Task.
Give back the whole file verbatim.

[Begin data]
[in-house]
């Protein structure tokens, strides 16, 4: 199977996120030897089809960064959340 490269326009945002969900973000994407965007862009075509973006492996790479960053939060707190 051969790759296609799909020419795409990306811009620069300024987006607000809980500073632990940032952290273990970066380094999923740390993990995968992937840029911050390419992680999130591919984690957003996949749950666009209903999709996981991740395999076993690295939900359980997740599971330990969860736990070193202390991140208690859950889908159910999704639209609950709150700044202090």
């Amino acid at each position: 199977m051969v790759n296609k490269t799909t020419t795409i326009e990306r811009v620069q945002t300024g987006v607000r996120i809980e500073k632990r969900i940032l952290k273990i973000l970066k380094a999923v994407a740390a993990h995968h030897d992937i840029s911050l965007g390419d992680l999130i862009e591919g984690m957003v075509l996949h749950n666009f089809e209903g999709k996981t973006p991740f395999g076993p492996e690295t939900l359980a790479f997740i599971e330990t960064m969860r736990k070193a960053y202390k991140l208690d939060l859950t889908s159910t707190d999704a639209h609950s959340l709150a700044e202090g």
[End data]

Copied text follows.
[in-house]
């Protein structure tokens, strides 16, 4: 199977996120030897089809960064959340 490269326009945002969900973000994407965007862009075509973006492996790479960053939060707190 051969790759296609799909020419795409990306811009620069300024987006607000809980500073632990940032952290273990970066380094999923740390993990995968992937840029911050390419992680999130591919984690957003996949749950666009209903999709996981991740395999076993690295939900359980997740599971330990969860736990070193202390991140208690859950889908159910999704639209609950709150700044202090």
């Amino acid at each position: 199977m051969v790759n296609k490269t799909t020419t795409i326009e990306r811009v620069q945002t300024g987006v607000r996120i809980e500073k632990r969900i940032l952290k273990i973000l970066k380094a999923v994407a740390a993990h995968h030897d992937i840029s911050l965007g390419d992680l999130i862009e591919g984690m957003v075509l996949h749950n666009f089809e209903g999709k996981t973006p991740f395999g076993p492996e690295t939900l359980a790479f997740i599971e330990t960064m969860r736990k070193a960053y202390k991140l208690d939060l859950t889908s159910t707190d999704a639209h609950s959340l709150a700044e202090g």